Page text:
So this was the plan:
- fly to Wau
- spend ~$50,000 on food and other relief items
- load that stuff on truck
- drive truck to Agok, where there are lots of internally displaced people fleeing violence in Abyei town to the north
Simple. Piece of cake. No problemo – right?
Logistics in sub-Saharan Africa – especially in a place like South Sudan and especially in a peripheral place of South Sudan like Wau – are not easy. Here are some of the problems – and this is by no means an exhaustive list – we ran into along the way.
Plane – Our team of four – for reasons that are too complicated to explain – took two different airlines to Wau. One plane had engine trouble and had to turn back to Juba, causing a delay of several hours.
Prices – The donor agencies require three price quotations for all the material we buy. Local church people in Wau had done this before we arrived. But it’s not like that’s a binding RFP. Prices fluctuate so we had to go around and re-confirm all the prices. Then, based on those prices, we had to recalculate the budget. Then, having recalculated the budget, we had to go back and buy the stuff. In those few hours, prices have continued to fluctuate. More recalculation. What did we ever do before cell phone calculators?
Quantity – We were buying 400 bags of maize flour. One merchant doesn’t have all that on hand so he has to go check with his neighbours to see if they can help him out. Same for the lentils, cooking oil, salt, mosquito nets, plastic tarps, etc.
Weight – Four hundred 50-kg bags of maize flour are not light. In fact, they weigh 20 metric tonnes. Add on the weight of the lentils, cooking oil, salt – more calculations, more cell phone use – and we had to find a truck capable of carrying approximately 27 tonnes.
Road – It’s the beginning of the wet season in South Sudan, which means the quality of the road has deteriorated substantially. As a result, truckers have raised their rates and are less willing to take a full load. In fact, the most we could get was someone willing to take 20 tonnes. So that means two trucks. That means more recalculation. Have you ever hired a truck before? Do you know how to pick the one that won’t break down half-way to Agok? Or the driver who has a license that is not expired? Do you know how big a truck you need to hold 400 50-kg bags on maize flour? Me neither.
Money – I’ve already indicated that the money – because of financial sanctions on Sudan – took a long time to reach Juba. But getting it to Wau is another matter altogether. Banks in Juba only allow people to withdraw $5000 in cash per day because of currency shortages. Since this is for the church, they bump that up to $10,000. But that still means it takes a week to get the money, convert it to Sudanese pounds, and fly with it to Wau. That’s a lot of money to be carrying around. I’m glad I didn’t have responsibility for it.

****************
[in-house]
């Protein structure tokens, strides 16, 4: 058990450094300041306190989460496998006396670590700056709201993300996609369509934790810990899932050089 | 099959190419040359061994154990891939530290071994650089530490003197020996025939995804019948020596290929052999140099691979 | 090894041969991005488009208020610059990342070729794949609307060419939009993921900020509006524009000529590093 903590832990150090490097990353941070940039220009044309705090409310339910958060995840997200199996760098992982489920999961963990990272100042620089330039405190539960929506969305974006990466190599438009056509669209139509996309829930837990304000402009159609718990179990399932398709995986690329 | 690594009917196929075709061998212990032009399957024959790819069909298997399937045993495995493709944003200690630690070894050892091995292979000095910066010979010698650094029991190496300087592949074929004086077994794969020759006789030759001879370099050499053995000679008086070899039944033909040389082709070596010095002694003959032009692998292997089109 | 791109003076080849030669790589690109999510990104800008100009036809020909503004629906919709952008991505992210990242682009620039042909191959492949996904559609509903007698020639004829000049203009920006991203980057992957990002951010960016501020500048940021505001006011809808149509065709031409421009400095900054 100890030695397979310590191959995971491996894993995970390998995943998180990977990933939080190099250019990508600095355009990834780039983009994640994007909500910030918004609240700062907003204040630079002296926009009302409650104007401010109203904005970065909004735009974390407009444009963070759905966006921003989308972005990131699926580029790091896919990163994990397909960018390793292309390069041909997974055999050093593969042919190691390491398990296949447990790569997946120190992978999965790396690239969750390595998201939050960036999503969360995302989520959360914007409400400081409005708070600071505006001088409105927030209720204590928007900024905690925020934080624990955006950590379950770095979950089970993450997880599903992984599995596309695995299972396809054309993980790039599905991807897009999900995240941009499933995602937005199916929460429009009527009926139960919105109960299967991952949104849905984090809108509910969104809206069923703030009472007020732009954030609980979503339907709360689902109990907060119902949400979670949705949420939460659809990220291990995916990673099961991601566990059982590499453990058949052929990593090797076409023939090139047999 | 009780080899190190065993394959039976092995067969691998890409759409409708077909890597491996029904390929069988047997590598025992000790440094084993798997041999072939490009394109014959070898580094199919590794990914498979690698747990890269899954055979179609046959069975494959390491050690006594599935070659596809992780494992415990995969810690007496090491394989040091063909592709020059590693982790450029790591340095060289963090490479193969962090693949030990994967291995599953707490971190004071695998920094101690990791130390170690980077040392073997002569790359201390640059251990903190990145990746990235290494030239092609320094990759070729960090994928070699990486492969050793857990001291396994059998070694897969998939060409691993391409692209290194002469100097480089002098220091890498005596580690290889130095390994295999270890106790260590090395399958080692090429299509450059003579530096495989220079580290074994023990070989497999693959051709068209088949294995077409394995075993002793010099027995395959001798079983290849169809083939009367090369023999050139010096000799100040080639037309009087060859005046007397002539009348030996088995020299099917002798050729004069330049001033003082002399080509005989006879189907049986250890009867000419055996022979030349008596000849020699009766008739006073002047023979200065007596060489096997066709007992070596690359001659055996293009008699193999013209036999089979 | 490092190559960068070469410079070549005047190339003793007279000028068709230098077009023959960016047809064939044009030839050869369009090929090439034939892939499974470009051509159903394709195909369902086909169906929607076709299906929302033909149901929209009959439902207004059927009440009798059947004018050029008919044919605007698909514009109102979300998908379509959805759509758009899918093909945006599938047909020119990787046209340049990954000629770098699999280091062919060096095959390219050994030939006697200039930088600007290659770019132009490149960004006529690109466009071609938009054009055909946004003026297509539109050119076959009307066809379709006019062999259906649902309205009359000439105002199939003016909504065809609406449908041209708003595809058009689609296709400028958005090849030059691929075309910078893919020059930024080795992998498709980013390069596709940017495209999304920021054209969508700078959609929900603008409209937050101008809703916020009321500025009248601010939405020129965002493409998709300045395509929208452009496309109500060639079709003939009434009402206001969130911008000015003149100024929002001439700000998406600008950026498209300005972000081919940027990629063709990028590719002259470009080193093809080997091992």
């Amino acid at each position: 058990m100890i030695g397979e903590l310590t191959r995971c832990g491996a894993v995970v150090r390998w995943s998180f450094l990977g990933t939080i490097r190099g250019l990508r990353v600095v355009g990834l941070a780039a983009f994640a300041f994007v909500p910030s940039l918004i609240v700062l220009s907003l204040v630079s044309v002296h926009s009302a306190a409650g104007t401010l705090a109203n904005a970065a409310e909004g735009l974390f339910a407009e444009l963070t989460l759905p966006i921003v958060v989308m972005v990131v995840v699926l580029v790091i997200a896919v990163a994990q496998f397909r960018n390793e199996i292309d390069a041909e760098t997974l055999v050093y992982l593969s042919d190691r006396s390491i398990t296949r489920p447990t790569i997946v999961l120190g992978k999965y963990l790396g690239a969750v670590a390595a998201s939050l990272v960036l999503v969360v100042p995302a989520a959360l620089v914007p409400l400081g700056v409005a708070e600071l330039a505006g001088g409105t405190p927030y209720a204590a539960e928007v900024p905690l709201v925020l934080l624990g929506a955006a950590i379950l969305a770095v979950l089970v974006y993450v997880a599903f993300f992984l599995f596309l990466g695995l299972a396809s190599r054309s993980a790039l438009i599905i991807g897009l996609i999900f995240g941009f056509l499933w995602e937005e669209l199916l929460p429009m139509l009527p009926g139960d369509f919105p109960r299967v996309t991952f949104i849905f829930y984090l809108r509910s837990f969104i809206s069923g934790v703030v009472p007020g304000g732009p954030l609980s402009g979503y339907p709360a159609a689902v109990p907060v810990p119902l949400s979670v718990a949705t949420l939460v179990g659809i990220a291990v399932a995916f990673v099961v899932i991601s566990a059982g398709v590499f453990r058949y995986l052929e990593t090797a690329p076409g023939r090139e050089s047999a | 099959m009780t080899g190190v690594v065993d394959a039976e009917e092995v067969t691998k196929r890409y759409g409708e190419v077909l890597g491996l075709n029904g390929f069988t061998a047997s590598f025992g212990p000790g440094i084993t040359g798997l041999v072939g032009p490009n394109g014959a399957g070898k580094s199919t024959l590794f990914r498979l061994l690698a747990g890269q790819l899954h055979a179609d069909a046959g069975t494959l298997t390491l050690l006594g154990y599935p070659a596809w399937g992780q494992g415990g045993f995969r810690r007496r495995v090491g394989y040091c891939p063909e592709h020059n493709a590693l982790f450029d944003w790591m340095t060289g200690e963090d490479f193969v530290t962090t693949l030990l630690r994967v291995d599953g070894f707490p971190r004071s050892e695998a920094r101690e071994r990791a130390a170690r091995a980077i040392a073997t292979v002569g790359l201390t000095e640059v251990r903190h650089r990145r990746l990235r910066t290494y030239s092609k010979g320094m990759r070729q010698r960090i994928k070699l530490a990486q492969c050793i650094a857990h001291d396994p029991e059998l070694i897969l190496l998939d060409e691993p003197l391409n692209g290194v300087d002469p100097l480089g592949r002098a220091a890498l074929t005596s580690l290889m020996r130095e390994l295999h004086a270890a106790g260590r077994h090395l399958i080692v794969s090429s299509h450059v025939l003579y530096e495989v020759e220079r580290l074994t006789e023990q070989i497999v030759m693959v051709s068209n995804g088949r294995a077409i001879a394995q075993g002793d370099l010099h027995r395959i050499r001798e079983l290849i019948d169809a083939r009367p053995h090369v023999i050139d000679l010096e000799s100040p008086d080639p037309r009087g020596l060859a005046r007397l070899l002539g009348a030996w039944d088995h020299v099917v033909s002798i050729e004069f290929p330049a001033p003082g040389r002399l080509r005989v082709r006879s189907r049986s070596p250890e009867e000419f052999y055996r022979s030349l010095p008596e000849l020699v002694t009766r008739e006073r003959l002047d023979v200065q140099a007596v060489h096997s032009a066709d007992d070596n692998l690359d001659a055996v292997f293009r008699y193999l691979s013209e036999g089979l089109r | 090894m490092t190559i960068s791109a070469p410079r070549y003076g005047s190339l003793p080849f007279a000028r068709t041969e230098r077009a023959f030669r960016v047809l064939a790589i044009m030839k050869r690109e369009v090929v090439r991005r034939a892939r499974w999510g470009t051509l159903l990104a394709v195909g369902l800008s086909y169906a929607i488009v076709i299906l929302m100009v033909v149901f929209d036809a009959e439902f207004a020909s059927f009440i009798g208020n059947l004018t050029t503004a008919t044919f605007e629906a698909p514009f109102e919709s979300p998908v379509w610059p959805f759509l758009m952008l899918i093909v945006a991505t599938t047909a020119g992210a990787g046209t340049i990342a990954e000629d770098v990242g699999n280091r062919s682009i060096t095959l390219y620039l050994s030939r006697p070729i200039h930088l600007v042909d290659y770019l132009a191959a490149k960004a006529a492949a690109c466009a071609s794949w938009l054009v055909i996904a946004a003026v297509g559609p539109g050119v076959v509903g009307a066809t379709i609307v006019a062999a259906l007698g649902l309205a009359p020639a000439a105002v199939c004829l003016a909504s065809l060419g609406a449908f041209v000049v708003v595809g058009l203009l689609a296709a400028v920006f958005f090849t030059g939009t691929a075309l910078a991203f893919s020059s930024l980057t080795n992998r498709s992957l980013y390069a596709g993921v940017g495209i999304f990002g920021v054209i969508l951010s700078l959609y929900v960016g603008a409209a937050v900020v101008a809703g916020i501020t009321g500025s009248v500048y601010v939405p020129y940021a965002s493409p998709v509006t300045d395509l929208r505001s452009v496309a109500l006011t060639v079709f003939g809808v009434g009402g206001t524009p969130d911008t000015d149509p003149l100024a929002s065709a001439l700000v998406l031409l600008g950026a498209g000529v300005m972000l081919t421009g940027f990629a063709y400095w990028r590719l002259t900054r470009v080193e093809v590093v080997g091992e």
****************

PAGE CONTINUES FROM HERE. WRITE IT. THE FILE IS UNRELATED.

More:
Purchasing – Merchants in Wau, like everywhere else in Sudan, work on a cash-only basis. So when you buy 400 bags of maize flour (at a price of over $60/bag), you have to hand over more than 50,000 Sudanese pounds. This poses several problems. That much money weighs a lot so is a pain to carry around. But it also has to be counted – twice – by the merchant and his partner to make sure they’re not being ripped off. Oh, for the ease of a credit card to swipe!
Loading – It takes a while to load 400 bags of maize flour (and other stuff) on to the trucks we finally managed to procure. Even with a team of four hard-working young men we hired, it still took nearly two hours. Oh, for a forklift! Then there was another issue. We were loading the goods on Friday. Most of the merchants are Muslim and they want to close at noon so they can go pray. Quick, load faster!
Seats – There were six of us who needed to go to Agok to distribute the material – one bishop, three priests, one SUDRA representative, and me. But in the two trucks, there were only two empty seats. So that meant hiring another car, one good enough for the bad roads. Just head down to Avis Wau and find one right? Nope. More negotiation, more calculation. (It would be great if one of the dioceses around here had a car we could have used. But none of the dioceses in this part of the country – Wau or Aweil – are rich enough to own vehicles. The bishop of Wau had just returned from visiting a far-flung part of his gigantic diocese on public transport.)
Communication – Our team was beginning to scatter around Wau, renting vehicles, supervising loading, etc. But many of our cell phones had died. Their calculators had been used too much and there was no electricity at the diocesan office where we staying to charge them. Those of us that did have working phones confronted network issues – calls dropped, didn’t go through, etc. Wau is a far-flung town and we were buying goods from two markets. More delay, more hassle.
(I should say that though I’ve been using “we” throughout, my role was minimal. My presence and help is welcome but I don’t speak Arabic or Dinka so am kind of useless, beyond tracking the receipts for each of our purchases. I’m paying my own way on this trip and the impetus for it is entirely from the Sudanese church members.)
In this context, I found it almost incredible when we did finally pull out of Wau on Friday afternoon, only about seven hours later than we had intended. All these difficulties we encountered made me wonder if the church is really the right organization to be doing this kind of work. More on that in another post, however.
I write this in Agok, where the trucks have not yet arrived, and after a difficult, rough, and bouncy journey that showed us just how bad the roads were. More on that in another post, however